New Years Eve Half Marathon


A little late posting this one…

Training goes in cycles. Some days you’re flying and some days you feel like you’re dragging a dead donkey behind you. I’ve been enjoying a brief period of the former for the last week or so. Sundays run in the park was the first time I started to really feel good form coming on. Most of the time on this run I’ve been hiding in the group hoping that the pace doesn’t go higher so I don’t get spat out the back. Right from the start I felt good and just got better all the way. I did get a bit of a slap on the wrist for pushing the pace and I know I’ll pay for it in the coming weeks when I’m the one at the back hanging on by my fingernails and someone else is turning the screw. But I really enjoyed the feeling of returning fitness.
Monday we headed out for an easy hour to loosen the legs after Sundays run. Ais is a big believer in running the day after a long run. It teaches you to run on tired legs, always a good thing to be able to do at the back end of a marathon or Ironman.
Tuesday, New Years Eve, was a trail half marathon in Leixlip and again I was enjoying good legs. It was a very small race with only about 30 starters. We were delighted to get the invitation from Jarlath of Le Cheile run club to come along. The race was a point to point along the canal which meant it was flat but a lot of it was sloppy trail so in parts it was quite heavy going.
Myself Ais and Cillian started right at the back of the group and over the first 2-3 km started working our way through the field. At the 4km mark Ais told myself and Cillian to push on (I think I was annoying her a little pushing the pace and didn’t want to jeopardise my chances of Christmas pudding later on so I made myself scarce) I was feeling good and one after another picked off the runners ahead. Cillian was sitting comfortably on my shoulder. At about 8k I reckoned I could see the leaders in the distance, maybe 800mts ahead. I picked up the pace a little more. At around the 10k mark I had the gap down to about 2-300mts. My effort level was well up at this stage but I still felt good.
I was unsure how to pass the two leaders. I figured that because they were running together that one was probably working less than the other and was just waiting for the right time to make a move. I didn’t know if I should pick up the pace as I caught them and try to get a gap straight away or maybe sit in and wait a while before kicking. Just before I caught them one of them opened a gap and his mate started to drift backwards. The gap between them was opening slowly and I was still catching. I decided to make a move straight away and picked up the pace and moved through to the front. As I passed the leader he came with me and I picked up the pace again thinking that if I held it for a couple of hundred meters I would get a gap. I could still hear his breathing way longer than I had hoped and my effort level was high now. I was beginning to think I’d misjudged it and he wasn’t going to drop off, then mercifully he started to drop back. I held the pace as high as I could and as sometimes happens I settled into a rhythm at the faster speed. I was working hard now but enjoying the feeling of leading. Or at least I was fairly sure I was. I couldn’t take the chance of slowing incase there was someone else up ahead. After a while I glanced back to see Cillian coming through into third place. I reckoned he would pass for second soon enough. The pace slowed a bit as I hit a wet muddy patch and I was running scared again. What if I’m the only one slowing?? I dug in and tried to keep the pace up and before too long I could see the clubhouse and track on the left. I knew I only had a little over a km to go do pushed again and tried as much as possible to enjoy the finish. Cillian was less than a minute back after running a very clever and strong race considering it was only his second time at the distance. Ais came in second place not too far behind us with her usual big smile. She’s never happier than when she’s running, well maybe eating cake comes close.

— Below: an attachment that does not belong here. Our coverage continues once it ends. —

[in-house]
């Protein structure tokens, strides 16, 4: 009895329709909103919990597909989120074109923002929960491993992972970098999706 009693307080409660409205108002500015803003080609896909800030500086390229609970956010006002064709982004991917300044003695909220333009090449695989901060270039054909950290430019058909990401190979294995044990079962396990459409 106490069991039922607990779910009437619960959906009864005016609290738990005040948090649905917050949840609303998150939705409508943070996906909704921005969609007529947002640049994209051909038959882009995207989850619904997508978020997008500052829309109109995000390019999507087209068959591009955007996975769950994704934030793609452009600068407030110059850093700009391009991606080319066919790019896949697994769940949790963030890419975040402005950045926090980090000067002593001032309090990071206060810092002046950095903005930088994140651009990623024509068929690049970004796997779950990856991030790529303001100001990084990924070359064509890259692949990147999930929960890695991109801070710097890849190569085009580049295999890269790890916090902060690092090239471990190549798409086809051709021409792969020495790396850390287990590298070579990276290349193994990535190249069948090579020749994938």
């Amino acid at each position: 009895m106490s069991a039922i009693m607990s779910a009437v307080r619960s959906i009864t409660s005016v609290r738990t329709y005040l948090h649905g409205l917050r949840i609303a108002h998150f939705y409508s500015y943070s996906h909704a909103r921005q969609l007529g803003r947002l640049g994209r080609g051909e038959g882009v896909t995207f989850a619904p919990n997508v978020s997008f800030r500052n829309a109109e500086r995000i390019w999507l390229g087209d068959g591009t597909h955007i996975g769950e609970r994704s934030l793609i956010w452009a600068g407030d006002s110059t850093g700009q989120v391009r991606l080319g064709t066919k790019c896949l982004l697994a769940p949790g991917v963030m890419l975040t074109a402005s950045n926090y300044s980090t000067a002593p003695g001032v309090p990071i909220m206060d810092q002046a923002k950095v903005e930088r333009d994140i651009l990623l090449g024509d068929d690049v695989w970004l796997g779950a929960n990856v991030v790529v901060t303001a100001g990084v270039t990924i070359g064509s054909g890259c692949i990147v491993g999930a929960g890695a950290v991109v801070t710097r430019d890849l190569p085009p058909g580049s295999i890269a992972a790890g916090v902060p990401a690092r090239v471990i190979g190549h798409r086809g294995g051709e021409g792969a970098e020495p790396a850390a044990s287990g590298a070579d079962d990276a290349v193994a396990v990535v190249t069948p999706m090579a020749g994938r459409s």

If you want to follow the numbers more closely I’m on Strava as Rob Cummins Wheelworx or if you’re more of a pictures instead of reading type I post on Instagram as wheelworxrob.

Kona Secrets book available

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Knowledge doesn’t produce results, action does. Just knowing how to do something doesn’t guarantee success, especially something as difficult as qualifying for Kona; you have to put in the hours. In this book I share some of the lessons I learnt between being a back-of-the-pack beginner to qualifying for the Ironman World Championships in Kona, Hawaii.

The eBook is now available to buy as an eBook on Amazon UK or Amazon US.

If you want to follow the numbers more closely I’m on Strava as Rob Cummins Wheelworx or if you’re more of a pictures instead of reading type I post on Instagram as wheelworxrob.


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